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Giants regret cold-tub prank on Prince Amukamara going public


EAST RUTHERFORD, N.J. -- As the preseason plods along, the New York team that prides itself on mostly avoiding distractions found itself dealing with one Monday.

The New York Giants confronted the commotion caused by a cold-tub prank that became public, prompting reasonable concerns about possible hazing.

"We're fully aware," safety Antrel Rolle said, "of what things look like to the outside world."

There were questions about the physical treatment of second-year cornerback Prince Amukamara, a relatively small player who did not appear pleased to have been carried and deposited into the tub by hulking star defensive end Jason Pierre-Paul.

"I can understand how it's perceived," captain and defensive end Justin Tuck said, "and what a mother watching that at home with her sons is saying."

And that was the ultimate detail, that the locker-room incident was recorded -- by punter Steve Weatherford, who later posted it on his Twitter account for all to see.

"I pride myself on being a good example and that was a lack in judgment," Weatherford said.

To sum it up, the Giants' in-house shenanigans became part of public discourse because of social media. In other words, it was an example of the kind of thing coach Tom Coughlin absolutely loathes.

"Inappropriate," he said after practice Monday, "on a couple of levels."

Wide receiver Hakeem Nicks' return to the practice field -- for the first time since he broke his foot May 24 -- was bigger football news. But the tub topic dominated all 60 minutes of the Giants' media access Monday morning.

"For us guys, it was funny," said Pierre-Paul, who is five inches taller than Amukamara and outweighs him by 80 pounds. "To the media and to all the fans, they didn't find it funny. I apologize to the fans and my fans and that's basically it. It was a joke gone bad."

Said Amukamara: "I just know that it is out of love. It is how we communicate with each other. I know that we did take it too far, and someone could have gotten hurt."

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He added, "definitely no hard feelings," and later, "definitely not anything personal."

Amukamara indicated he had been dumped in a cold tub eight times as a rookie last year. He also said he would have strongly preferred for the incident to never have become public.

"I definitely think it is has (created) a lot of distractions to our team and doesn't give the NFL a good look," he said. "Coming into the NFL, we are taught to protect the shield, and I definitely don't think that it is doing that. It is definitely a situation that we are not trying to brush under the rug. We are trying to address it, and it was just a lot of horseplay that was taken too far."

When Coughlin talked to his players about the matter Monday morning, he criticized Weatherford for compromising "the trust in the locker room," objected to the profanity and offensive language -- "there's no way we would want that being broadcast," he said later -- and voiced displeasure that players had foolishly exposed themselves to injury.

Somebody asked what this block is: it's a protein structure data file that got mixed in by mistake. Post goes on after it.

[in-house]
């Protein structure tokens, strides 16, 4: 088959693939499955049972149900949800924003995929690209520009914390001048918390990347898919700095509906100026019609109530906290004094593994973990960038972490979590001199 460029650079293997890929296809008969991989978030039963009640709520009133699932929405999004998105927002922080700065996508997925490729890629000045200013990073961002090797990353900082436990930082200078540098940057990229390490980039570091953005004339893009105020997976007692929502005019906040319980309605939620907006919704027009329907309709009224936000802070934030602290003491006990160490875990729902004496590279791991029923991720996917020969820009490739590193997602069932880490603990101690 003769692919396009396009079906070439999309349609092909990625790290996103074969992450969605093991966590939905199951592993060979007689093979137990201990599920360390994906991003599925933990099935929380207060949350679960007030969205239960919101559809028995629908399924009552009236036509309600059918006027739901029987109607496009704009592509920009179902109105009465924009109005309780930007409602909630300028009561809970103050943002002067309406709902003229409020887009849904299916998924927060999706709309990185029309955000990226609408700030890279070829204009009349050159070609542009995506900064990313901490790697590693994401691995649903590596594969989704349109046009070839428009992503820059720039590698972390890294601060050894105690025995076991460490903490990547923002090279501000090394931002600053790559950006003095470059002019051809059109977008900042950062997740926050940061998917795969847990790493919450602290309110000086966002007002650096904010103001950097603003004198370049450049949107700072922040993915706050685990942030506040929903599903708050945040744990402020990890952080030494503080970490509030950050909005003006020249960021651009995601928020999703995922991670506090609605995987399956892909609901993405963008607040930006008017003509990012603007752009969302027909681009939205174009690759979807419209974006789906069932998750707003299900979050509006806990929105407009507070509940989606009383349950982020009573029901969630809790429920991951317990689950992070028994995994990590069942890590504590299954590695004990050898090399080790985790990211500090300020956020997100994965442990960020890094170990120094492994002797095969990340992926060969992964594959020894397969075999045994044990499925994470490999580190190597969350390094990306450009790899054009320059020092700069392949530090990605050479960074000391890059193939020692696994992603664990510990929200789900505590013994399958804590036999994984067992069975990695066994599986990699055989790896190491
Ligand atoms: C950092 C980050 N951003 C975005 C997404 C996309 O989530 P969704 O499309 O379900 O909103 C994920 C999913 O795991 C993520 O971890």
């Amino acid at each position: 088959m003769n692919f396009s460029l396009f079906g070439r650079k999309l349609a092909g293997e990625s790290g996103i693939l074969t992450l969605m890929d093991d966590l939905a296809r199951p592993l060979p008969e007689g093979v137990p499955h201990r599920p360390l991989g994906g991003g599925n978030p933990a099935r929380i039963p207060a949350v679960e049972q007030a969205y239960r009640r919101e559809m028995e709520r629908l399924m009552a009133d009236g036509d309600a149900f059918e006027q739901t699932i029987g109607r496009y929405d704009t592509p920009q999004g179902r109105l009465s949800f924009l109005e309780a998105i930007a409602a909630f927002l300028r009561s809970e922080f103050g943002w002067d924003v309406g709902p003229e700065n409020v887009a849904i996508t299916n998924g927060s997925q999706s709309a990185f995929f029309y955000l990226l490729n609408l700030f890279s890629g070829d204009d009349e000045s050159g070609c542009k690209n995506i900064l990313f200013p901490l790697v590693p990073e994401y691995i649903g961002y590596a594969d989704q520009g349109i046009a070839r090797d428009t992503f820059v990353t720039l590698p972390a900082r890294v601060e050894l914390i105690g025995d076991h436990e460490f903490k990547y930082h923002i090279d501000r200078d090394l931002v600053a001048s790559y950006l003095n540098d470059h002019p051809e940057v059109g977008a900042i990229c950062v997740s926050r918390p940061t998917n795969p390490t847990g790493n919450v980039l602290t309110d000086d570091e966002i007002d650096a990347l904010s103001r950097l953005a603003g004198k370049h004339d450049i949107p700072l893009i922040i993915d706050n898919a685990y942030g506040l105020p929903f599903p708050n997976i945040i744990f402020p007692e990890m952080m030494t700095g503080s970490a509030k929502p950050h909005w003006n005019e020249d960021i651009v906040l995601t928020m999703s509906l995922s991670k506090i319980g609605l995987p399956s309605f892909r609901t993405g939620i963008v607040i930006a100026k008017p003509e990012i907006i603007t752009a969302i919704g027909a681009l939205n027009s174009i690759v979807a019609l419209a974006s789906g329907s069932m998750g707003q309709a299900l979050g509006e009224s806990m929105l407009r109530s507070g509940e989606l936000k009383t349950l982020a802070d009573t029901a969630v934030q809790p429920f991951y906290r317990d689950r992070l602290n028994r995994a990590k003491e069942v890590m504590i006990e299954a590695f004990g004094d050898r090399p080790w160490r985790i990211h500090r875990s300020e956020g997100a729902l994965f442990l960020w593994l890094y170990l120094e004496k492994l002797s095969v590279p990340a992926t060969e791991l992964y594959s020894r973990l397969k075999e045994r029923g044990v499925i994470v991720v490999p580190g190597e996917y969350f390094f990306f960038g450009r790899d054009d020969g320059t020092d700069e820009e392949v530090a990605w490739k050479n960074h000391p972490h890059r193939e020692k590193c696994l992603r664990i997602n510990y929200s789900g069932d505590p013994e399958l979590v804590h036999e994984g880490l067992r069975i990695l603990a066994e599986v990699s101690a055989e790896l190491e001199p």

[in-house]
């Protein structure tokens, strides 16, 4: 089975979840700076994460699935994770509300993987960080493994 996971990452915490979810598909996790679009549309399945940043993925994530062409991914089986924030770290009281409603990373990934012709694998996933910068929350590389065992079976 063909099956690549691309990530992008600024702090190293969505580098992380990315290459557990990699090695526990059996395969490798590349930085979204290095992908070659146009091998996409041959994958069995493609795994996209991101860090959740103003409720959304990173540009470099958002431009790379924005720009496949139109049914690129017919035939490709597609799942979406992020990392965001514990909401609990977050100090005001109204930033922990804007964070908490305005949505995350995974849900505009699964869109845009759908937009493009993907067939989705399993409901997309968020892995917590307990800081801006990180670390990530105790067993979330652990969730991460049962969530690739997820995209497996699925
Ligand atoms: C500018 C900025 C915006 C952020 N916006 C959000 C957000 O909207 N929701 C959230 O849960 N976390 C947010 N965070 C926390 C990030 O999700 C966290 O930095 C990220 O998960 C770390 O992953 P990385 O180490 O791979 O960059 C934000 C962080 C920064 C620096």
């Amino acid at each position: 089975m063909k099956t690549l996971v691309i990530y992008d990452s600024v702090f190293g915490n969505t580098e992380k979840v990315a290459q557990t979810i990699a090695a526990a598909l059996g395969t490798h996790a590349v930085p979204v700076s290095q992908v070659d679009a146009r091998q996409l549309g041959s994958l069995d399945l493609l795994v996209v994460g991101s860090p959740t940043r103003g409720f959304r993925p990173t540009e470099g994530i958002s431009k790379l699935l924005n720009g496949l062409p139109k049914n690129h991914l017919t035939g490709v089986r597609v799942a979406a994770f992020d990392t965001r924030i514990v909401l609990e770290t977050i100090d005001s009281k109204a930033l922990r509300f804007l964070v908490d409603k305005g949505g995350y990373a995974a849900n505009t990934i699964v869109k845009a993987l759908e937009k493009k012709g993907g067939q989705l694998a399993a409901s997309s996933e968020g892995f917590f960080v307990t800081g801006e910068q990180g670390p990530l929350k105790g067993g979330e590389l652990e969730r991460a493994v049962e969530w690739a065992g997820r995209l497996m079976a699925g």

The incident bothered Coughlin, who understood that the "roughhousing" could have been "perceived the wrong way."

"We know we have to be an example for young people," he said. "That's an important part of this."

Clearly, his message was received. Weatherford seemed slightly shaken as he stood in front of his locker.

"Everybody in this locker room loves each other," he said. "We all get along great. It's simply horsing around. It wasn't perceived that way, and I apologize for that."

Though Amukamara indicated the incident took place "two or three weeks ago" during Giants training camp at the University at Albany, Weatherford didn't post the video until last Friday, the night before the preseason game between the Giants and New York Jets.

And then it went viral, placing the Giants firmly in the focus of the New York media for one of the few times since the Jets acquired Tim Tebow.

"What goes on in these locker rooms should stay in these locker rooms," Tuck said. "And that's the unfortunate part, that that (video) got posted."

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Several Giants noted that such incidents are part of the culture of football and have been for years. But they also recognized that outsiders would not necessarily understand that. And there was a keen awareness -- reinforced by Coughlin earlier in the day -- that such antics are publicly unacceptable when it comes to the bigger picture of setting an example, especially for children.

"It was not meant to be any hazing of any sort to any of our teammates," Weatherford said. "We all went through grade school, middle school, and we understand the difficulties of growing up and being accepted. This had nothing to do with anything like that."

Tuck, who described the incident as "a little hazing" but similar to what he and others went through as young players, said he has delivered anti-bullying messages to groups, as have some of his teammates.

"First of all, absolutely none of us condone bullying," Tuck said. "And we've heard that. You don't want to put anybody in the situation where they can get hurt. With that said, we just have to do a better job of being conscious of how that looks, and how people can perceive it."

Follow Kimberly Jones on Twitter @KimJonesSports

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